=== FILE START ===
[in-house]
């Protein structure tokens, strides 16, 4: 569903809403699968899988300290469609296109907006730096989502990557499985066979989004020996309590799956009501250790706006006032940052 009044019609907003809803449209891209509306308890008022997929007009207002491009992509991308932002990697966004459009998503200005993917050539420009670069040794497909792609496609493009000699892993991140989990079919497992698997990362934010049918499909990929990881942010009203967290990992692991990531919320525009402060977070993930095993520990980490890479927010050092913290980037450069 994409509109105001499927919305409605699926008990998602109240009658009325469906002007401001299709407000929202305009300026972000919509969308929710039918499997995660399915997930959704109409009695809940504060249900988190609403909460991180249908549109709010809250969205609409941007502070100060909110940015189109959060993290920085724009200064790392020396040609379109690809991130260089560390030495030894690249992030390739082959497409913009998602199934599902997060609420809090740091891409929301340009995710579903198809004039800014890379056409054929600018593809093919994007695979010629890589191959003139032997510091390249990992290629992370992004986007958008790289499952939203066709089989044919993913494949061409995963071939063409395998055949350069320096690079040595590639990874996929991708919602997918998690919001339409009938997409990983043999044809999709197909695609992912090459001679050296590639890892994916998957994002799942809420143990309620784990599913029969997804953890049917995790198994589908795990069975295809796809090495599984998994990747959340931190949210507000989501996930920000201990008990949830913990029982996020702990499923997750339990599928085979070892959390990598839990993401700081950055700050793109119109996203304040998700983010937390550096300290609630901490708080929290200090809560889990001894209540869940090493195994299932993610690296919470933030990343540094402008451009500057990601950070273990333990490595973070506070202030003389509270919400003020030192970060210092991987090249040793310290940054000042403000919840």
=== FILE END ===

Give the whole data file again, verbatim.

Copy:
[in-house]
């Protein structure tokens, strides 16, 4: 569903809403699968899988300290469609296109907006730096989502990557499985066979989004020996309590799956009501250790706006006032940052 009044019609907003809803449209891209509306308890008022997929007009207002491009992509991308932002990697966004459009998503200005993917050539420009670069040794497909792609496609493009000699892993991140989990079919497992698997990362934010049918499909990929990881942010009203967290990992692991990531919320525009402060977070993930095993520990980490890479927010050092913290980037450069 994409509109105001499927919305409605699926008990998602109240009658009325469906002007401001299709407000929202305009300026972000919509969308929710039918499997995660399915997930959704109409009695809940504060249900988190609403909460991180249908549109709010809250969205609409941007502070100060909110940015189109959060993290920085724009200064790392020396040609379109690809991130260089560390030495030894690249992030390739082959497409913009998602199934599902997060609420809090740091891409929301340009995710579903198809004039800014890379056409054929600018593809093919994007695979010629890589191959003139032997510091390249990992290629992370992004986007958008790289499952939203066709089989044919993913494949061409995963071939063409395998055949350069320096690079040595590639990874996929991708919602997918998690919001339409009938997409990983043999044809999709197909695609992912090459001679050296590639890892994916998957994002799942809420143990309620784990599913029969997804953890049917995790198994589908795990069975295809796809090495599984998994990747959340931190949210507000989501996930920000201990008990949830913990029982996020702990499923997750339990599928085979070892959390990598839990993401700081950055700050793109119109996203304040998700983010937390550096300290609630901490708080929290200090809560889990001894209540869940090493195994299932993610690296919470933030990343540094402008451009500057990601950070273990333990490595973070506070202030003389509270919400003020030192970060210092991987090249040793310290940054000042403000919840």